A packaging error which misidentified placebo pills as active contraception led to a recall in 2011. The suit seeks millions of dollars in damages.
More than 100 women are suing a pharmaceutical company after they said a packaging error on birth control left them pregnant.
Qualitest Pharmaceuticals — a subsidiary of Endo International — recalled several brands of birth control in 2011 after finding that a packaging error misidentified placebo pills as active birth control. At the time, the Food and Drug Administration noted the error could put women at the risk of unintended pregnancy. Certain packs of brands including Cyclafem, Gildess, and Orsythia were included in the recall.
Now, 113 women have filed a lawsuit in a Pennsylvania court, saying the error did in fact lead to pregnancies, philly.com reported. The women filed their suit after a previous attempt to receive class action status in a federal court failed.
According to federal court documents, an attorney said he represented 117 women across 26 states who had used the birth control as directed by pharmaceutical company. Of those, 113 became pregnant, and 94 carried their babies to term.
The suit seeks millions of dollars to reimburse women for the money they spent on allegedly defective pills as well as damages for medical expenses, pain and suffering, injuries, and cost of raising the children caused by unwanted pregnancies.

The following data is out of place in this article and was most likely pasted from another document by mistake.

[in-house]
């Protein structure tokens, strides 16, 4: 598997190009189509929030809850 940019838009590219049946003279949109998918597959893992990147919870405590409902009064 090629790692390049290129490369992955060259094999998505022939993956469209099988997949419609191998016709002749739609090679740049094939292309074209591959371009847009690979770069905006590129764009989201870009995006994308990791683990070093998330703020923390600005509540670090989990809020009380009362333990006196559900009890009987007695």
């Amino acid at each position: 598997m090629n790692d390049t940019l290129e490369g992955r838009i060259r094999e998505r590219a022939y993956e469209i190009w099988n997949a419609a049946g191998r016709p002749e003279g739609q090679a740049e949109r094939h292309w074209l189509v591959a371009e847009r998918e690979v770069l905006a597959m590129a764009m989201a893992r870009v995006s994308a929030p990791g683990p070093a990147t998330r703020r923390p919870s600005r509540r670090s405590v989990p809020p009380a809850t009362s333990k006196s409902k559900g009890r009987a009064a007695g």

The pharmaceutical companies earlier denied the allegations, adding that any women using the birth control pills were aware of risks. Any injuries were the result of unforeseeable events, or an act of God, and the company should not be held liable.
According to the court, a pharmacist in Iowa first returned three blister packs of Cyclafem 7/7/7 after seeing one of the packs had been turned upside down, hiding the expiration date. It was the only instance a defective package was known to have reached a consumer, the court said.
Following notification from the pharmacist, the company announced a recall, noting that certain packages were rotated 180 degrees. The error not only hid the expiration date, but also reversed the order of the rows of pills.
In the recall, 507,966 blister packs were returned, and 53 were found to have shown the reverse order.
Given that only a small number of the packs were wrongly labeled, a federal judge ruled that the lawsuit was not appropriate as a class action. Instead, cases should focus on individual women, their symptoms, and any proof available that the defective birth control pills resulted in pregnancy, the judge said.